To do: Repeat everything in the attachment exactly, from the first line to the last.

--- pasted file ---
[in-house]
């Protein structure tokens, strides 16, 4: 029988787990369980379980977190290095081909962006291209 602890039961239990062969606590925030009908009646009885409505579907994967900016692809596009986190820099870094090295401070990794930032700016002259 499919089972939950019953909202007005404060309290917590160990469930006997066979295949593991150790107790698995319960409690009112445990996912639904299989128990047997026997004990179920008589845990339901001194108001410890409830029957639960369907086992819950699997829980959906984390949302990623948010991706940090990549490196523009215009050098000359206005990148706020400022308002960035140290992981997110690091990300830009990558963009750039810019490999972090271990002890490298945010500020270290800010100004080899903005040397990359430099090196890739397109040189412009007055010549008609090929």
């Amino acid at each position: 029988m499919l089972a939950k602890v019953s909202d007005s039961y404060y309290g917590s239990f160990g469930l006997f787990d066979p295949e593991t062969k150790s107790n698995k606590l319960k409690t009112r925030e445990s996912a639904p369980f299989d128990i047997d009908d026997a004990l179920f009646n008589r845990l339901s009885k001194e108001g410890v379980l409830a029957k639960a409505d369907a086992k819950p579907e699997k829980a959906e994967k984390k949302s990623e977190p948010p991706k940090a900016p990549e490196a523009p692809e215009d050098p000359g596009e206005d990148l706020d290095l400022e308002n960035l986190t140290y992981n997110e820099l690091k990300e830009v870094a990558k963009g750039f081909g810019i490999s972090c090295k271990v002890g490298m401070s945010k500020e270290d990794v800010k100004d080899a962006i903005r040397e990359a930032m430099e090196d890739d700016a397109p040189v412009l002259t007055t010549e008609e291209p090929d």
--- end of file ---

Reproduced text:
[in-house]
């Protein structure tokens, strides 16, 4: 029988787990369980379980977190290095081909962006291209 602890039961239990062969606590925030009908009646009885409505579907994967900016692809596009986190820099870094090295401070990794930032700016002259 499919089972939950019953909202007005404060309290917590160990469930006997066979295949593991150790107790698995319960409690009112445990996912639904299989128990047997026997004990179920008589845990339901001194108001410890409830029957639960369907086992819950699997829980959906984390949302990623948010991706940090990549490196523009215009050098000359206005990148706020400022308002960035140290992981997110690091990300830009990558963009750039810019490999972090271990002890490298945010500020270290800010100004080899903005040397990359430099090196890739397109040189412009007055010549008609090929």
């Amino acid at each position: 029988m499919l089972a939950k602890v019953s909202d007005s039961y404060y309290g917590s239990f160990g469930l006997f787990d066979p295949e593991t062969k150790s107790n698995k606590l319960k409690t009112r925030e445990s996912a639904p369980f299989d128990i047997d009908d026997a004990l179920f009646n008589r845990l339901s009885k001194e108001g410890v379980l409830a029957k639960a409505d369907a086992k819950p579907e699997k829980a959906e994967k984390k949302s990623e977190p948010p991706k940090a900016p990549e490196a523009p692809e215009d050098p000359g596009e206005d990148l706020d290095l400022e308002n960035l986190t140290y992981n997110e820099l690091k990300e830009v870094a990558k963009g750039f081909g810019i490999s972090c090295k271990v002890g490298m401070s945010k500020e270290d990794v800010k100004d080899a962006i903005r040397e990359a930032m430099e090196d890739d700016a397109p040189v412009l002259t007055t010549e008609e291209p090929d």